[WASHINGTON, D.C.] – In case you missed it, U.S. Senator Richard Blumenthal (D-CT) joined Accountable Tech and youth activists to discuss social media’s harms to young people’s mental health and well-being, and ensure young people are at the forefront of conversations about reforms to make online platforms safer for kids. As Chair of the Senate Commerce, Science, and Transportation Subcommittee on Consumer Protection, Product Safety, and Data Security, Blumenthal has spearheaded a series of hearings on Big Tech’s impacts on kids, culminating in the introduction of the bipartisan Kids Online Safety Act, which would empower kids and teens online and hold Big Tech accountable.
“I am just in awe – and I say that, really from the heart – in awe of your ability to articulate what I have been struggling to say and convey about your experiences. Not only should you have a seat at the table, but you ought to be directing what we're doing at the table because you are the experts,” said Blumenthal to the youth activists at today’s roundtable. “The self-awareness and information that you have developed is just so powerful and every one of you has similar kinds of insights that I think we ought to put before my colleagues in some way.”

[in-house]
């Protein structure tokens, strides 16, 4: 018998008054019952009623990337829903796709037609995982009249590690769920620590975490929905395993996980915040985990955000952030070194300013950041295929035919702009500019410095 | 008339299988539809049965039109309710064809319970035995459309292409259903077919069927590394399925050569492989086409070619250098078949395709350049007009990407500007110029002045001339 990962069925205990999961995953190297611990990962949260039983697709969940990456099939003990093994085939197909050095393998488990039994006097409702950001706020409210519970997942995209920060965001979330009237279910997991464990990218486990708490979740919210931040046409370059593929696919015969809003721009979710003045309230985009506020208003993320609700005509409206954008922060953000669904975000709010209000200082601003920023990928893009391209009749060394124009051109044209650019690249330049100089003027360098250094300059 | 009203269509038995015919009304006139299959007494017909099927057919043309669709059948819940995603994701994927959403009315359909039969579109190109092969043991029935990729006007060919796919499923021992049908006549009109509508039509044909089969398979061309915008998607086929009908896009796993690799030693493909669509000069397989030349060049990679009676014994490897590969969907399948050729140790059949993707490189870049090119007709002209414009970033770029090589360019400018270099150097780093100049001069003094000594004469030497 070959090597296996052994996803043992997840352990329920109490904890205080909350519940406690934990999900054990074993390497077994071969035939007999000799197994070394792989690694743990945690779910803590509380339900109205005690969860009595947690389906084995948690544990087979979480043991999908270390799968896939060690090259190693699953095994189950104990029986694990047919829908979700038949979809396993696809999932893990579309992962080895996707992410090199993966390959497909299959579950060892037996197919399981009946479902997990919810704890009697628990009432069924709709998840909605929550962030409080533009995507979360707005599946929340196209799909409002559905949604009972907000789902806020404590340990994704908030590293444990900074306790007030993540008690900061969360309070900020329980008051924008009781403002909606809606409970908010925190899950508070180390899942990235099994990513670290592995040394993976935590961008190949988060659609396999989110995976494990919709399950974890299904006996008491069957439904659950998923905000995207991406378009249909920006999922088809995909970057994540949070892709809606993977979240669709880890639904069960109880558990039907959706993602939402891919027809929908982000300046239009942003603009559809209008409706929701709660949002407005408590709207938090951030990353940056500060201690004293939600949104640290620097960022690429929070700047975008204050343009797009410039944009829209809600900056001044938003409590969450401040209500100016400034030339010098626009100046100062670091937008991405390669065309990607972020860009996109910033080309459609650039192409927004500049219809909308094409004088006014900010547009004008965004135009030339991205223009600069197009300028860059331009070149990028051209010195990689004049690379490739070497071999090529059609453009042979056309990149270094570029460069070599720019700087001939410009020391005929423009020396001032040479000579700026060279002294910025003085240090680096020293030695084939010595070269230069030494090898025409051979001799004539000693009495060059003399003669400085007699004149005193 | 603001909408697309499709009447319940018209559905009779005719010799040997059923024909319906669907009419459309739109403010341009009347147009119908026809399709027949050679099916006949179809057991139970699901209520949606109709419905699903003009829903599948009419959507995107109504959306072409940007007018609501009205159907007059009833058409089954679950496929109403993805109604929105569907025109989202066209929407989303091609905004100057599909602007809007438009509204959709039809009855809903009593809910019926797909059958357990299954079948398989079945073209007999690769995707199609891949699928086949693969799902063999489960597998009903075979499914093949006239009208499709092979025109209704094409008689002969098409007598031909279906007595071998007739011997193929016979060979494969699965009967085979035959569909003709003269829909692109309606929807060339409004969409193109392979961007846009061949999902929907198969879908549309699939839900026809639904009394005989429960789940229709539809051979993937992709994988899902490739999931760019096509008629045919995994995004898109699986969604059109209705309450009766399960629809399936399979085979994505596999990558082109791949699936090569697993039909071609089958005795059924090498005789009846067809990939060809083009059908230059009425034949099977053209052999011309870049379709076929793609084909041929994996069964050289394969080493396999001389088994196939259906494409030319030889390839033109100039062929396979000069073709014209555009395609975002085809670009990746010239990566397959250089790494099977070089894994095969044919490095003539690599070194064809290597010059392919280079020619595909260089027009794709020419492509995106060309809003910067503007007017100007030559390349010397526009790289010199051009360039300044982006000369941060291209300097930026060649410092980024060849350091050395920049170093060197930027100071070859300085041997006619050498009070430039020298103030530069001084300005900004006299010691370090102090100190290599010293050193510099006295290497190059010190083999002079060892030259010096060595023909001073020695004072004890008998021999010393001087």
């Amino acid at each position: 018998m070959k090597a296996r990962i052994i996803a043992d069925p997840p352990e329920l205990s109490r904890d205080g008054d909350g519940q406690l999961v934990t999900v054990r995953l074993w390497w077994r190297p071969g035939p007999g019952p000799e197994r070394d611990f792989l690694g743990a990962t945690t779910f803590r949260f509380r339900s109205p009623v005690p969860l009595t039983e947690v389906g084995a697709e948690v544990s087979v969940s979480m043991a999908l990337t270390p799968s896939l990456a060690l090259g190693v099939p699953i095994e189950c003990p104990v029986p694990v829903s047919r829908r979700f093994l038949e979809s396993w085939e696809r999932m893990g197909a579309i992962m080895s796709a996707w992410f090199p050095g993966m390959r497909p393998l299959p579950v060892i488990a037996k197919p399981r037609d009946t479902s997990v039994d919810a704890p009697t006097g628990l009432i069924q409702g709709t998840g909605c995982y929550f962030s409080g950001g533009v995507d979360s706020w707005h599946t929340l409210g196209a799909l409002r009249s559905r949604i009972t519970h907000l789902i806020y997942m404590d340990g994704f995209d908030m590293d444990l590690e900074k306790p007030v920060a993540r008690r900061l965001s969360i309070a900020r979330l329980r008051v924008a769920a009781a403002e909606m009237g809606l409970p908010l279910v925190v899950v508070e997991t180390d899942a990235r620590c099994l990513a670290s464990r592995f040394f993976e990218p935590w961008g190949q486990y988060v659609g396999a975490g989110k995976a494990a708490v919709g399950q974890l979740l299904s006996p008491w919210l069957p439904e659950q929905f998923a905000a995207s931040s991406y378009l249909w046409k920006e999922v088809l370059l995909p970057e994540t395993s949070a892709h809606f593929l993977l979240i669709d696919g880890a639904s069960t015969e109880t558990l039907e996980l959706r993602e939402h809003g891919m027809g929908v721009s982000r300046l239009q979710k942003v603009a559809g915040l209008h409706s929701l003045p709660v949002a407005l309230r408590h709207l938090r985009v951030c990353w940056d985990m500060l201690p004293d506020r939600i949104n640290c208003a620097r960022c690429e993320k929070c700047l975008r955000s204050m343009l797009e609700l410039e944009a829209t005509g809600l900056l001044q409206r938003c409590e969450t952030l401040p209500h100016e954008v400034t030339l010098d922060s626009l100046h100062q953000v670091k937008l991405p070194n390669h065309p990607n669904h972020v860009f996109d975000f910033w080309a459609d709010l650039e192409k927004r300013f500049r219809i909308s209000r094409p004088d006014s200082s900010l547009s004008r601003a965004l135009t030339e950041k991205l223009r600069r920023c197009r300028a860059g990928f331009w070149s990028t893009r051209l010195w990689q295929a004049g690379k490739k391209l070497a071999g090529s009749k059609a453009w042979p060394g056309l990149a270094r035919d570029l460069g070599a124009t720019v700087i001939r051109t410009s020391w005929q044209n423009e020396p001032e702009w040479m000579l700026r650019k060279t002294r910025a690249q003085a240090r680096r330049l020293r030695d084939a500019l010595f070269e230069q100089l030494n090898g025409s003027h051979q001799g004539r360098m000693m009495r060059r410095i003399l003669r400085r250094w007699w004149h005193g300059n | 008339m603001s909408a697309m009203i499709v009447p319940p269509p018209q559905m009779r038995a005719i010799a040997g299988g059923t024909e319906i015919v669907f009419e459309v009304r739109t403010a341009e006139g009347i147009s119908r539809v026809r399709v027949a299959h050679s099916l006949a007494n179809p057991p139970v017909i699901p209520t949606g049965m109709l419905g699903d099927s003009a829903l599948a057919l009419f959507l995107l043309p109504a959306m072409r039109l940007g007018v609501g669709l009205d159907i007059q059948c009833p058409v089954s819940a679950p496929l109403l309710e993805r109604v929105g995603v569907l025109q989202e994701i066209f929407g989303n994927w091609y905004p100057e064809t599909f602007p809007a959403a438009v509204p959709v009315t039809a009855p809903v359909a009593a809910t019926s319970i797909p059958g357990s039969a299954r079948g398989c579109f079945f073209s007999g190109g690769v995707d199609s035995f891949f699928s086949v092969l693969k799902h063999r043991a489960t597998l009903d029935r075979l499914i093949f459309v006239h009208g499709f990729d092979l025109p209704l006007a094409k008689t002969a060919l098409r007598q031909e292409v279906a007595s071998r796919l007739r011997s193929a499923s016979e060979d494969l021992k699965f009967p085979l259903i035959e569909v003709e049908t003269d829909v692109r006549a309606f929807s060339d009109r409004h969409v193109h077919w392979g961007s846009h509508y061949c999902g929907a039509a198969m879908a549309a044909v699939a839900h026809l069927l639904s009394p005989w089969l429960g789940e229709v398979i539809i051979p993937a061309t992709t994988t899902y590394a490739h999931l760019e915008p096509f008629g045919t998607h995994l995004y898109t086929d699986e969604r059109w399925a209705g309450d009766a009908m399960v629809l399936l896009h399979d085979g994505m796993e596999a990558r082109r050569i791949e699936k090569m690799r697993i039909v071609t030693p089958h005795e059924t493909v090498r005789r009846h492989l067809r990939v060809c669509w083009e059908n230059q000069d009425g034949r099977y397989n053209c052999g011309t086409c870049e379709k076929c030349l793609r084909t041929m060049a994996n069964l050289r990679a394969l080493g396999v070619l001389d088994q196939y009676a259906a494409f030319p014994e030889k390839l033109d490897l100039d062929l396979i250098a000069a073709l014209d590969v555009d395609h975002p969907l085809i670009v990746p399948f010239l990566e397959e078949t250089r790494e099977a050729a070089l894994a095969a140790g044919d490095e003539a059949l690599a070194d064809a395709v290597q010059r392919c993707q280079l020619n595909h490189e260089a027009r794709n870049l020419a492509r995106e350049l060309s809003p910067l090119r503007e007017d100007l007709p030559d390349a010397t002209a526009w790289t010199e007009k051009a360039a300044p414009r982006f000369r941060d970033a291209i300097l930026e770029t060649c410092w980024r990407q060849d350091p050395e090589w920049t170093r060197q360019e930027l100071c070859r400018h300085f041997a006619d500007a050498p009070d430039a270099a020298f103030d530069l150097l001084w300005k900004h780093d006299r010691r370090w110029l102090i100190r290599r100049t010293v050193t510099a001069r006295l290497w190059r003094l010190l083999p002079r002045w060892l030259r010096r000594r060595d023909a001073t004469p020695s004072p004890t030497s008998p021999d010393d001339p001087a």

Blumenthal discussed with the youth panelists their personal experiences growing up with social media, the harms of social media platforms, and their activism to make tech safer.
“I've been making notes as you've gone along. I'm sure I haven't done it justice. But I think one of the important points here is the idea of collaboration. I think, Zamaan you made this point. It's not young people ‘against.’ It’s not parents ‘against.’ It’s parents and their children and young people collaborating,” Blumenthal continued. “Facebook knew what the effects were of these algorithms and the destructive dynamic and it did nothing to change because it was making more money. And it's not only Facebook. It is a lot of the other Big Tech platforms that share the business model. The business model is more eyes, more money, drive the destructive content.”
“We have the obligation and opportunity to use measures like the Kids Online Safety Act, to make it safer and open the black box algorithms, make them transparent,” Blumenthal said. “Give parents tools and young people those tools because very often they feel powerless in the face of content about bullying, the social eating disorders, even suicide and substance abuse. So giving them more control or giving them back control over their lives is very, very important.”
The full video of today’s roundtable is available here.